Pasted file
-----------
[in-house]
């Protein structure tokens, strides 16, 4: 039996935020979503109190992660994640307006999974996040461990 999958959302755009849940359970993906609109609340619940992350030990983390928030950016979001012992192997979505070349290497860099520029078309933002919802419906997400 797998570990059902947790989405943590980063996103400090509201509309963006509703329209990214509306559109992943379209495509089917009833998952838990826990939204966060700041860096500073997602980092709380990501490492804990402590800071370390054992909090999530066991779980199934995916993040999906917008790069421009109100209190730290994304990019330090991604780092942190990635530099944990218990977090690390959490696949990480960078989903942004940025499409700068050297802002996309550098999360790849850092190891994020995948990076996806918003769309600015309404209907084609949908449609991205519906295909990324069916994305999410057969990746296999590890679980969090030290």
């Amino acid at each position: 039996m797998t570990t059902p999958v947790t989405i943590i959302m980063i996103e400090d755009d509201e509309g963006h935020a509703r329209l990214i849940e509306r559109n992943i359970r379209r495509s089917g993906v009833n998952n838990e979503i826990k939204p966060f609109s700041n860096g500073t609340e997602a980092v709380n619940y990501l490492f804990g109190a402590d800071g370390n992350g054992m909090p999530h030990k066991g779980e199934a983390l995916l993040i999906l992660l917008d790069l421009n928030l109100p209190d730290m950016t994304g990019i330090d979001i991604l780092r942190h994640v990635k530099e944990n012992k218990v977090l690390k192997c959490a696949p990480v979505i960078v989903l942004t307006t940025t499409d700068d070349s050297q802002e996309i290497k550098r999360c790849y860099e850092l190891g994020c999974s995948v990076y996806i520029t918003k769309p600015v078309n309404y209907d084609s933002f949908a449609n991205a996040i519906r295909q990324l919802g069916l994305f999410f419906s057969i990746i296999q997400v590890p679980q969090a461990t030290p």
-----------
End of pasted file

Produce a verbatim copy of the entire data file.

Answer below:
[in-house]
């Protein structure tokens, strides 16, 4: 039996935020979503109190992660994640307006999974996040461990 999958959302755009849940359970993906609109609340619940992350030990983390928030950016979001012992192997979505070349290497860099520029078309933002919802419906997400 797998570990059902947790989405943590980063996103400090509201509309963006509703329209990214509306559109992943379209495509089917009833998952838990826990939204966060700041860096500073997602980092709380990501490492804990402590800071370390054992909090999530066991779980199934995916993040999906917008790069421009109100209190730290994304990019330090991604780092942190990635530099944990218990977090690390959490696949990480960078989903942004940025499409700068050297802002996309550098999360790849850092190891994020995948990076996806918003769309600015309404209907084609949908449609991205519906295909990324069916994305999410057969990746296999590890679980969090030290």
């Amino acid at each position: 039996m797998t570990t059902p999958v947790t989405i943590i959302m980063i996103e400090d755009d509201e509309g963006h935020a509703r329209l990214i849940e509306r559109n992943i359970r379209r495509s089917g993906v009833n998952n838990e979503i826990k939204p966060f609109s700041n860096g500073t609340e997602a980092v709380n619940y990501l490492f804990g109190a402590d800071g370390n992350g054992m909090p999530h030990k066991g779980e199934a983390l995916l993040i999906l992660l917008d790069l421009n928030l109100p209190d730290m950016t994304g990019i330090d979001i991604l780092r942190h994640v990635k530099e944990n012992k218990v977090l690390k192997c959490a696949p990480v979505i960078v989903l942004t307006t940025t499409d700068d070349s050297q802002e996309i290497k550098r999360c790849y860099e850092l190891g994020c999974s995948v990076y996806i520029t918003k769309p600015v078309n309404y209907d084609s933002f949908a449609n991205a996040i519906r295909q990324l919802g069916l994305f999410f419906s057969i990746i296999q997400v590890p679980q969090a461990t030290p």